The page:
I have several times alluded to the surface of the ground being incrusted with salt. This phenomenon is quite different from that of the salinas, and more extraordinary.
In both countries the salt-lakes occupy shallow depressions in the plains; in both the mud on the borders is black and fetid; beneath the crust of common salt, sulphate of soda or of magnesium occurs, imperfectly crystallized; and in both, the muddy sand is mixed with lentils of gypsum.
Captain Sublette, in one of his early expeditions across the mountains, is said to have sent four men in a skin canoe, to explore the lake, who professed to have navigated all round it; but to have suffered excessively from thirst, the water of the lake being extremely salt, and there being no fresh streams running into it.
In the spring, when the streams are swollen by rain and by the melting of the snows, the lake rises several feet above its ordinary level during the summer, it gradually subsides again, leaving a sparkling zone of the finest salt upon its shores.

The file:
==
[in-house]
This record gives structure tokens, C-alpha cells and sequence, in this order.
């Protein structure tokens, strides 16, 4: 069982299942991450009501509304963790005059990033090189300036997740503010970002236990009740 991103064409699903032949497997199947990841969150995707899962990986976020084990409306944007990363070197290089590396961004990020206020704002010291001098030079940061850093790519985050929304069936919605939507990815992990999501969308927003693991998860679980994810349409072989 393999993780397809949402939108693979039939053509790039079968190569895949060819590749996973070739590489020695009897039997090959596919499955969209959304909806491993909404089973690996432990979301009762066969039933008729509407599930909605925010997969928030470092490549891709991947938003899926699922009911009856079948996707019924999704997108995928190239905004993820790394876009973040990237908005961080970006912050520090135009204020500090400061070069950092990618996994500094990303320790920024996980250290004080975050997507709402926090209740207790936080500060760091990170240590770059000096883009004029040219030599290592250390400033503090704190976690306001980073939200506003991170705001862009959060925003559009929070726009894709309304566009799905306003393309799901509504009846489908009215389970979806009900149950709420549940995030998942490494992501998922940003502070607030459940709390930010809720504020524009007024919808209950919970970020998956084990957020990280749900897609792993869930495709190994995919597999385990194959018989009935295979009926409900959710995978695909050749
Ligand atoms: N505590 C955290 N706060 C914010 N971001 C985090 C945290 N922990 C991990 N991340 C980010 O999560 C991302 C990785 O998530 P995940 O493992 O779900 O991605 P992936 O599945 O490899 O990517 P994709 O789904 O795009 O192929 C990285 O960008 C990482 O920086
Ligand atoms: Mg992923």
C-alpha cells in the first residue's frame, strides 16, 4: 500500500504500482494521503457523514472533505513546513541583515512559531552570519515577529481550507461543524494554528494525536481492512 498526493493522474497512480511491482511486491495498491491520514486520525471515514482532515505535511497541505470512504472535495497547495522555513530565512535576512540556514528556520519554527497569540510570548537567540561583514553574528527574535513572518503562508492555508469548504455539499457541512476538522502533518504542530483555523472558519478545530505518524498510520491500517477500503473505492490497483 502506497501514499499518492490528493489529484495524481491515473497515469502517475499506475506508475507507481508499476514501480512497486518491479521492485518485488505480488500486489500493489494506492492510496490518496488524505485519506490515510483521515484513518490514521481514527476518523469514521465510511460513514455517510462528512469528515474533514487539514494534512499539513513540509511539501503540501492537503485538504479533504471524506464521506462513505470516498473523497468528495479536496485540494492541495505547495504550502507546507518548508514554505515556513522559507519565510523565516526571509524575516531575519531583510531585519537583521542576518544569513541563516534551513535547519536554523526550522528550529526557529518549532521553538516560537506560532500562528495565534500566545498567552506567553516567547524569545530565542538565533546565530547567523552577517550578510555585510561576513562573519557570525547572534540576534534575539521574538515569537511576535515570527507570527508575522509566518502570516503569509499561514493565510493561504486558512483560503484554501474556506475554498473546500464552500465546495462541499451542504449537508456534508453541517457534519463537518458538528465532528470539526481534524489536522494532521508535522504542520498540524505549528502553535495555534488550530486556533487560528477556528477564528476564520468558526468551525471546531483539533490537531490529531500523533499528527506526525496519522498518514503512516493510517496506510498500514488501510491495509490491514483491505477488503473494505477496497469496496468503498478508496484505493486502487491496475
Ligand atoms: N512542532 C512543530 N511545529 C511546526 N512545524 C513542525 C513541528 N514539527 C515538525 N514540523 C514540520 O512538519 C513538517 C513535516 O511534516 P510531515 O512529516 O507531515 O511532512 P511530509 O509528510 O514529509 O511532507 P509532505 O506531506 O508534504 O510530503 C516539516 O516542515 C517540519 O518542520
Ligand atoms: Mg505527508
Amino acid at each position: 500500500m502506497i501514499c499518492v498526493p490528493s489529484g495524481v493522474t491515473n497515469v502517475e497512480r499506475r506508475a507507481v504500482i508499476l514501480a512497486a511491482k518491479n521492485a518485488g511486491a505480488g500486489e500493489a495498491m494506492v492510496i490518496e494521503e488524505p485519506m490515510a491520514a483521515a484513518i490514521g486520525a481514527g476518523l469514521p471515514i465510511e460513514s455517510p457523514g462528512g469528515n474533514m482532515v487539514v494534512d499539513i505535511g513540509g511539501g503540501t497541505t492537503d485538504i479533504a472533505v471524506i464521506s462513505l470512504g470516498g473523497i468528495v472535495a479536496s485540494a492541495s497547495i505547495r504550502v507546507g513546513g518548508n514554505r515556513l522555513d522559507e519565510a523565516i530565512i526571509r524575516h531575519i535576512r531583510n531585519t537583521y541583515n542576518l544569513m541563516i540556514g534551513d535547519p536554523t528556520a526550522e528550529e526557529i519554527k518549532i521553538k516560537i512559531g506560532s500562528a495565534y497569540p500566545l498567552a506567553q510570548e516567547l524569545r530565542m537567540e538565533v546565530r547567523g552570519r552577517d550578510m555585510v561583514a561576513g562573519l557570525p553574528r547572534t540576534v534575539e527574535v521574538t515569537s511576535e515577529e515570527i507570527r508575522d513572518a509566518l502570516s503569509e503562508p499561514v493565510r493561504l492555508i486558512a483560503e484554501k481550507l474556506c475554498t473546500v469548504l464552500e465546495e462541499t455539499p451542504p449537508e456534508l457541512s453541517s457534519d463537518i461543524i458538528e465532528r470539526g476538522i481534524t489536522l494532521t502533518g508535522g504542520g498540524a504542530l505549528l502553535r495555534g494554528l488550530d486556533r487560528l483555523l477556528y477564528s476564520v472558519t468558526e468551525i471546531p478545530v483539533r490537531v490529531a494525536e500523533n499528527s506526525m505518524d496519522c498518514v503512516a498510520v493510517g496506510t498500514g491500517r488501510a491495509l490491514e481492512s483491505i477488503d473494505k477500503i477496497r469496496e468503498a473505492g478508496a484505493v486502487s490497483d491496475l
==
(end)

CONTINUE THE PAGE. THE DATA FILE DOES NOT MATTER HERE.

His relatives, failing to understand that a question of sentiment was involved in this proceeding, appealed to hard facts, and reminded him that there were no salt mines in the neighborhood.
It proved to be a great aggravation of Hester's offenses, in the eyes of Hester's relatives, when it was discovered that she possessed a life-interest in Salt Patch, and an income of two hundred a year.
It was eight o'clock when the train passed through the defiles of the Humboldt Range, and half-past nine when it penetrated Utah, the region of the Great Salt
Lake, the singular colony of the Mormons.
The red eastern sky, the northward blackness, the salt Dead Sea, the stony beach crawling with these foul, slow-stirring monsters, the uniform poisonous-looking green of the lichenous plants, the thin air that hurts one's lungs: all contributed to an appalling effect.
There were fringes of ice along the sea margin, with drifting masses further out; but the main expanse of that salt ocean, all bloody under the eternal sunset, was still unfrozen.
"Count," added Mercedes with a supplicating glance, "there is a beautiful Arabian custom, which makes eternal friends of those who have together eaten bread and salt under the same roof."
"I know it, madame," replied the count; "but we are in France, and not in Arabia, and in France eternal friendships are as rare as the custom of dividing bread and salt with one another."
A seaman labouring under an undue sense of security becomes at once worth hardly half his salt
. Therefore, of all my chief officers, the one I trusted most was a man called B-.